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Although your first thought is litigation, why should you consider one of the many types of mediation services that are available?
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In the case of Laporte v Commissioner of Police (2015 ) EWHC 371, the Claimant lost in a claim against the Defendant but nevertheless claimed that the Defendant should not be awarded costs because they had refused to engage in ADR (alternative dispute resolution) or any other form of mediation services.

The Appeal Court had to consider the issue as to whether the lower Court’s discretion was correct.

ADR is commonly used to describe methods of resolving disputes, other than a trial (this can include for example, a roundtable meeting in a Solicitor’s office, or engaging in actual mediation).
mediation-services-costsThe Courts follow the usual test that costs should “follow the event”, which means that the winning party is entitled to payment of their costs from the losing party, subject to a Court assessment. However, the Court retains a discretion to depart from the normal rule of awarding costs to the winning party and can take into account factors such as the conduct of the parties, to what extent did the parties succeed in all part of a case and whether any offers of settlement were made during the case and any responses to those offers.

In the case of Laporte, the losing Claimant argued that the Defendant had unreasonably refused an offer to engage in any mediation services.

In considering whether a refusal to engage in ADR is reasonable, the Courts will follow the test set out in the case of Halsey v Milton Keynes, and will consider the nature of the dispute, the merits of the case, whether any other settlement has been tried, whether the costs of ADR are disproportionate, whether there has  been a delay in attending ADR, which is prejudicial and would ADR have had any prospect of success.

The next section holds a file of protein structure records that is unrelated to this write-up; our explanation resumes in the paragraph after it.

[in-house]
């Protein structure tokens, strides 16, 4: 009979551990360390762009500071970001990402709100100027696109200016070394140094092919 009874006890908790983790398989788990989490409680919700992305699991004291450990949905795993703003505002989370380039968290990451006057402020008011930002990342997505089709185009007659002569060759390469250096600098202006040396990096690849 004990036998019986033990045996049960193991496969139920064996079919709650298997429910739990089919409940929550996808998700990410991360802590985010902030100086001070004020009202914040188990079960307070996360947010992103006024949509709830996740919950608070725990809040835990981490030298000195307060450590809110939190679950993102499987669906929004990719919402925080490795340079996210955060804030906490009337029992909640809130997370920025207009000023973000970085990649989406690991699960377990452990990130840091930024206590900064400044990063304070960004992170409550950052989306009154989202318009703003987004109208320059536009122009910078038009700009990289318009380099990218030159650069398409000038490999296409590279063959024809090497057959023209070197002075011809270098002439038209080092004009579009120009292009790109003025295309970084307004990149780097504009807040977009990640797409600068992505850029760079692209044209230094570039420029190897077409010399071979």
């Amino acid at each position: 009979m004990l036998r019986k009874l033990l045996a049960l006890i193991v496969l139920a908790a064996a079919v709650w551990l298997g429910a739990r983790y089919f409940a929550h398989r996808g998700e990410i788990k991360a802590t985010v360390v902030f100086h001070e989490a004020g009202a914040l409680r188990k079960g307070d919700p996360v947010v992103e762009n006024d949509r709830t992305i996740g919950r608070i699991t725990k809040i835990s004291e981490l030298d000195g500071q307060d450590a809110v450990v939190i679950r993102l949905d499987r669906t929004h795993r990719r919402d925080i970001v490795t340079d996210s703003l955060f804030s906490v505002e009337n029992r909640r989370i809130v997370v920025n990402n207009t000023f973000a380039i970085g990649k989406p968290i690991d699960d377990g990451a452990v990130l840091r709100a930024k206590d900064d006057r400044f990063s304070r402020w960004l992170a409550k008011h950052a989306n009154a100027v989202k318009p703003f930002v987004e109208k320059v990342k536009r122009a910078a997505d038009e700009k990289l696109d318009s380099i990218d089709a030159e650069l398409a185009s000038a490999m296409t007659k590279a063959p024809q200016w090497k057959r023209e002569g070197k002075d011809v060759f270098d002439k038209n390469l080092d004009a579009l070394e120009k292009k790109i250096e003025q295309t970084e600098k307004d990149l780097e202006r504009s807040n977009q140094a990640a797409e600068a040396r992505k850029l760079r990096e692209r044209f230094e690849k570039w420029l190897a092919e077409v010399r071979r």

Having gone through the tests in the Laporte case, the Appeal Court decided that the Defendant had been unreasonable in refusing ADR and this had a massive impact on the Defendant as they recovered only two third’s of their costs from the Claimant.

In the current climate of civil litigation with all its radical reforms, my advice to any client thinking of participating in litigation  is that it would be extremely risky to refuse any form of ADR and even a roundtable meeting at the Solicitors’ office should be considered as a reasonable alternative.

saul marine mediatorSaul Marine is the Principal of Saul Marine and Co-solicitors and also a qualified Mediator.

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